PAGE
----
Or how about, in Galileo’s case, the telescope. The ones he built, tinkered with for years, so he, we could observe stars beyond what we thought we could see.

The way he changed what we know of the world. The massive moons of Jupiter he discovered in 1610. The geometry of motion. That we indeed live within a heliocentric universe. A little fact that got him convicted of heresy and put on house arrest for the remainder of his life.

It’s not terrible to be afraid of what we see magnified. It’s human. It tests who we are, where we fit in the larger cosmic shuffle. It gives sway to the notion that as small as we are, every moment is ours to make large. That’s no grand epiphany, I know, but some days I just need to remind myself of it. Don’t we all?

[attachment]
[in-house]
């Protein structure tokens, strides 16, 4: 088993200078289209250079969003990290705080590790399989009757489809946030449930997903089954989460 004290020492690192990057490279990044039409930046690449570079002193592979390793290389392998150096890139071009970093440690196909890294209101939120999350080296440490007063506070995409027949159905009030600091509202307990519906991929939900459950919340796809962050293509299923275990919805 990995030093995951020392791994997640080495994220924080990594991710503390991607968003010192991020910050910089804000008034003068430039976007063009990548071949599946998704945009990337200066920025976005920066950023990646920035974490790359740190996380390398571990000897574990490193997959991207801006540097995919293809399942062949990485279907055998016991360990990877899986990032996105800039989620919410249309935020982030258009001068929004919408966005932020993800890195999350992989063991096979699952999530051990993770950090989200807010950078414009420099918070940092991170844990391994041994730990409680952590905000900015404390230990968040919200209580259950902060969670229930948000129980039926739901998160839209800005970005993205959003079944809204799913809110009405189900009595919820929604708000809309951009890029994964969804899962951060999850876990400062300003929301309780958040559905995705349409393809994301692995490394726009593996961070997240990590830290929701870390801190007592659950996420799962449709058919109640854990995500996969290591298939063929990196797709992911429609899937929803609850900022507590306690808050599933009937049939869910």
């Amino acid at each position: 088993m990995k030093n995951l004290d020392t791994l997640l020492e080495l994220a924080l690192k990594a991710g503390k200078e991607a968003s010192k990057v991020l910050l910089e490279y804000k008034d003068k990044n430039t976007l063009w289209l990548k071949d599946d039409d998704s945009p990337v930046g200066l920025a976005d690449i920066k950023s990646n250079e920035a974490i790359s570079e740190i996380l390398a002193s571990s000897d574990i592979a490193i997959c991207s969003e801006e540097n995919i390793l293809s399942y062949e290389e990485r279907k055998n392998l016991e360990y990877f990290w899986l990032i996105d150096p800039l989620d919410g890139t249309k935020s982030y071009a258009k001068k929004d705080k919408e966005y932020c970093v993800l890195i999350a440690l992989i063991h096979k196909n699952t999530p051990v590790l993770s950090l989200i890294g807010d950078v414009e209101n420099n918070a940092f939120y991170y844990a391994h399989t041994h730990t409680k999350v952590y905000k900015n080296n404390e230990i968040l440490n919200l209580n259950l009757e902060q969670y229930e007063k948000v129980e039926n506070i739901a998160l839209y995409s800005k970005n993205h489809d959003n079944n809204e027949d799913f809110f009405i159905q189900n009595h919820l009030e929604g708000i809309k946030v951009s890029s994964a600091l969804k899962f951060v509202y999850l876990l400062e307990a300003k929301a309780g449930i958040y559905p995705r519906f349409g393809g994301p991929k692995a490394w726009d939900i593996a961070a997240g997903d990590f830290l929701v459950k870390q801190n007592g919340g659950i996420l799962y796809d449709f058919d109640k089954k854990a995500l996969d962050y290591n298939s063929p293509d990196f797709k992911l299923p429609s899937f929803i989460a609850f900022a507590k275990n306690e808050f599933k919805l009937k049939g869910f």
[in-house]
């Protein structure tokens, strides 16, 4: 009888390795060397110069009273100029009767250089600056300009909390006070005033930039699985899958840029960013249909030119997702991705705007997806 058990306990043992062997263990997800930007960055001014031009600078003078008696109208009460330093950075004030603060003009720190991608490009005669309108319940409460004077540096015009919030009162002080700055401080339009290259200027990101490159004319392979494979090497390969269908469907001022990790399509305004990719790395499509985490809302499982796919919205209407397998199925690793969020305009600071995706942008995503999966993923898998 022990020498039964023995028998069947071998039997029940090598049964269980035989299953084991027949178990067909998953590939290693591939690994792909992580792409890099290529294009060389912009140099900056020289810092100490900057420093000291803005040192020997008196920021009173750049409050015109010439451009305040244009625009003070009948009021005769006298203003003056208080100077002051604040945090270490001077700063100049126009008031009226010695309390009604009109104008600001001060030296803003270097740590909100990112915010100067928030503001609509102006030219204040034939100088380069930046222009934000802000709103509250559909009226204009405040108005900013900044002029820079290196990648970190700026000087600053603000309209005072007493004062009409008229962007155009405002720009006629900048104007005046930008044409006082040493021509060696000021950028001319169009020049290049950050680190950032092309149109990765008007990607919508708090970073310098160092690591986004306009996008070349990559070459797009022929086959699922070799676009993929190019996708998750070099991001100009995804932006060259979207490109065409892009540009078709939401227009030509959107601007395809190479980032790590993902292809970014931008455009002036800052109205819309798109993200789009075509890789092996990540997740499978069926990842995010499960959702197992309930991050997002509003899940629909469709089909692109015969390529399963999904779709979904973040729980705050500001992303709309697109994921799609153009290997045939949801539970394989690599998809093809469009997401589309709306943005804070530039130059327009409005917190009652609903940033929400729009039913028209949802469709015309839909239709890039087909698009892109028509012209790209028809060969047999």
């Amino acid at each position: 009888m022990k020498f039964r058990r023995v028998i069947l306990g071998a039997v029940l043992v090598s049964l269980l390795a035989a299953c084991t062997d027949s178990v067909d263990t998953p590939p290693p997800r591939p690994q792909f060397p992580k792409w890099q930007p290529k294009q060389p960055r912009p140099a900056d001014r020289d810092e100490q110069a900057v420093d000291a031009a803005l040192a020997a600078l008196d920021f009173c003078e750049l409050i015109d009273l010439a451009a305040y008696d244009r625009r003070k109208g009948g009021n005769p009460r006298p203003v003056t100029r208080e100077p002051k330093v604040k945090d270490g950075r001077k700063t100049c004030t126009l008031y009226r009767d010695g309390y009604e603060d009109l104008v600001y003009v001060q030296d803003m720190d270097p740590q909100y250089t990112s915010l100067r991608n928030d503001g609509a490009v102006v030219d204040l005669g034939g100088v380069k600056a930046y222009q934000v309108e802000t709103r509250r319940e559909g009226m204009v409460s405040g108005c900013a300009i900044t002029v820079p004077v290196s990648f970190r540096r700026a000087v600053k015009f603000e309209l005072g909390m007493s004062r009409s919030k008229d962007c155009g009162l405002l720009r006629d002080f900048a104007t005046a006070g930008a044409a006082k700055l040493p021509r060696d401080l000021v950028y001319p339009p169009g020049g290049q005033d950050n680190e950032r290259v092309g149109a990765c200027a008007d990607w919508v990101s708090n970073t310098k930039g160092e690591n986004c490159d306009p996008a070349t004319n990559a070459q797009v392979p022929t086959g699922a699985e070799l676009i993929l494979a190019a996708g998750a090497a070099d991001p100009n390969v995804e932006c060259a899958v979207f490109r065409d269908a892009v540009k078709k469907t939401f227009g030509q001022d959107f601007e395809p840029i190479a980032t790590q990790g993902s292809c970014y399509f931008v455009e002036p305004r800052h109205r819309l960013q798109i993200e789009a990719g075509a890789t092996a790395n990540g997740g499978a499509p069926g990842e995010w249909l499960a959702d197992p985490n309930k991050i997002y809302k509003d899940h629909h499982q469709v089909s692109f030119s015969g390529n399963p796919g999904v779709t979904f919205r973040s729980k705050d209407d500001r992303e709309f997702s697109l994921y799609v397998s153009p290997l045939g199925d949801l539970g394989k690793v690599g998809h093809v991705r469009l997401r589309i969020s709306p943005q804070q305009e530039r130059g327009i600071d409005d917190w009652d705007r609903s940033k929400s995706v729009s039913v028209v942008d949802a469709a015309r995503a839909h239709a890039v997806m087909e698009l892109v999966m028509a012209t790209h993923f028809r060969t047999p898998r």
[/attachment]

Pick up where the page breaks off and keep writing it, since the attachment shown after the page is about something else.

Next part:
Like this: I love the way his name sounds, want to repeat it like a mantra. Galileo Galilei. Say it. Again.

So, here’s a little love for our man G, from Queen.

And in this book, an interesting read: Galileo’s Daughter: A Historical Memoir of Science, Faith, And Love by Dava Sobel

And how about a black-and-white cookie (half moon anyone?) recipe from Epicurious.

“Wine is sunlight, held together by water.”  Galileo Galilei

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Today's Poetic Asides poem prompt: write an under-the-miscroscope poem.